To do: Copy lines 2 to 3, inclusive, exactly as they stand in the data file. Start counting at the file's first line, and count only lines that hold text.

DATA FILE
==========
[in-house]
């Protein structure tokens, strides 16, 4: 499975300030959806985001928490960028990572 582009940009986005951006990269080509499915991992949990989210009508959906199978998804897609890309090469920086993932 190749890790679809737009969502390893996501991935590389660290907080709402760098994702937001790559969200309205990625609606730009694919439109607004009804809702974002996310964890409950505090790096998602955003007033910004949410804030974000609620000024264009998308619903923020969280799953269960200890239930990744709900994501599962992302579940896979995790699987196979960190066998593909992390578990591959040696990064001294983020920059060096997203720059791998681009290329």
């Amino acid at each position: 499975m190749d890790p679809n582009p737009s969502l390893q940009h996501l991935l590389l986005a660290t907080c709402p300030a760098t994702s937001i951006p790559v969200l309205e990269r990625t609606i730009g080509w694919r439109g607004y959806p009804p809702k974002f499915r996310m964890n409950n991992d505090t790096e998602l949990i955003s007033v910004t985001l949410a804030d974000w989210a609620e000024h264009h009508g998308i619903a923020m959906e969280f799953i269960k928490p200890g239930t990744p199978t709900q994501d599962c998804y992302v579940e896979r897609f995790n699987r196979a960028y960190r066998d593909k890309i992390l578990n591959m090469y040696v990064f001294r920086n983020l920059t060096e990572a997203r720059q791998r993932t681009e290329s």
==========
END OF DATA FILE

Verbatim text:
């Protein structure tokens, strides 16, 4: 499975300030959806985001928490960028990572 582009940009986005951006990269080509499915991992949990989210009508959906199978998804897609890309090469920086993932 190749890790679809737009969502390893996501991935590389660290907080709402760098994702937001790559969200309205990625609606730009694919439109607004009804809702974002996310964890409950505090790096998602955003007033910004949410804030974000609620000024264009998308619903923020969280799953269960200890239930990744709900994501599962992302579940896979995790699987196979960190066998593909992390578990591959040696990064001294983020920059060096997203720059791998681009290329």
């Amino acid at each position: 499975m190749d890790p679809n582009p737009s969502l390893q940009h996501l991935l590389l986005a660290t907080c709402p300030a760098t994702s937001i951006p790559v969200l309205e990269r990625t609606i730009g080509w694919r439109g607004y959806p009804p809702k974002f499915r996310m964890n409950n991992d505090t790096e998602l949990i955003s007033v910004t985001l949410a804030d974000w989210a609620e000024h264009h009508g998308i619903a923020m959906e969280f799953i269960k928490p200890g239930t990744p199978t709900q994501d599962c998804y992302v579940e896979r897609f995790n699987r196979a960028y960190r066998d593909k890309i992390l578990n591959m090469y040696v990064f001294r920086n983020l920059t060096e990572a997203r720059q791998r993932t681009e290329s």